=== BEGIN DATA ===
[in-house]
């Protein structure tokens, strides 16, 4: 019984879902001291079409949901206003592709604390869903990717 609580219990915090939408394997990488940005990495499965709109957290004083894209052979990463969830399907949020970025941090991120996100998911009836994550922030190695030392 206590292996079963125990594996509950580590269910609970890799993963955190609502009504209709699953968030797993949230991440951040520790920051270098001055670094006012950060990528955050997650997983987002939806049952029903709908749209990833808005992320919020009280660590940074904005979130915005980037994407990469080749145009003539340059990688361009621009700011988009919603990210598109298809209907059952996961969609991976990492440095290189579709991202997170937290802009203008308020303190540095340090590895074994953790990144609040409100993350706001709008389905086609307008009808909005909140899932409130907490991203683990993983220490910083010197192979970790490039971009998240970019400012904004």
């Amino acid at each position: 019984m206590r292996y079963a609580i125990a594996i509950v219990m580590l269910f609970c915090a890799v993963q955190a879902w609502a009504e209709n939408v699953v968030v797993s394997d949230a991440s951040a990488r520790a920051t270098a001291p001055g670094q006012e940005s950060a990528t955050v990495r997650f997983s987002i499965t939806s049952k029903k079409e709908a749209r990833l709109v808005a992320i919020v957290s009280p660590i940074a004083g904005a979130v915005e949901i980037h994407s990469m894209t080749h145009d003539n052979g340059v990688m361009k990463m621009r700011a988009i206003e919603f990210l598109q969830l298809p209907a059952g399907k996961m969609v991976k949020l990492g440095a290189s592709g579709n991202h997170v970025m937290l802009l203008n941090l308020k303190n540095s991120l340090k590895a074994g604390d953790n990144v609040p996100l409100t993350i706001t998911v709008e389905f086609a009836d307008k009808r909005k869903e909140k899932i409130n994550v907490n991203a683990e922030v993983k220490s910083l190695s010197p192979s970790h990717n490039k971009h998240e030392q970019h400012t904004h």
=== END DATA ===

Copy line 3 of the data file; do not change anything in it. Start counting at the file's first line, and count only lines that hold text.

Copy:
């Amino acid at each position: 019984m206590r292996y079963a609580i125990a594996i509950v219990m580590l269910f609970c915090a890799v993963q955190a879902w609502a009504e209709n939408v699953v968030v797993s394997d949230a991440s951040a990488r520790a920051t270098a001291p001055g670094q006012e940005s950060a990528t955050v990495r997650f997983s987002i499965t939806s049952k029903k079409e709908a749209r990833l709109v808005a992320i919020v957290s009280p660590i940074a004083g904005a979130v915005e949901i980037h994407s990469m894209t080749h145009d003539n052979g340059v990688m361009k990463m621009r700011a988009i206003e919603f990210l598109q969830l298809p209907a059952g399907k996961m969609v991976k949020l990492g440095a290189s592709g579709n991202h997170v970025m937290l802009l203008n941090l308020k303190n540095s991120l340090k590895a074994g604390d953790n990144v609040p996100l409100t993350i706001t998911v709008e389905f086609a009836d307008k009808r909005k869903e909140k899932i409130n994550v907490n991203a683990e922030v993983k220490s910083l190695s010197p192979s970790h990717n490039k971009h998240e030392q970019h400012t904004h």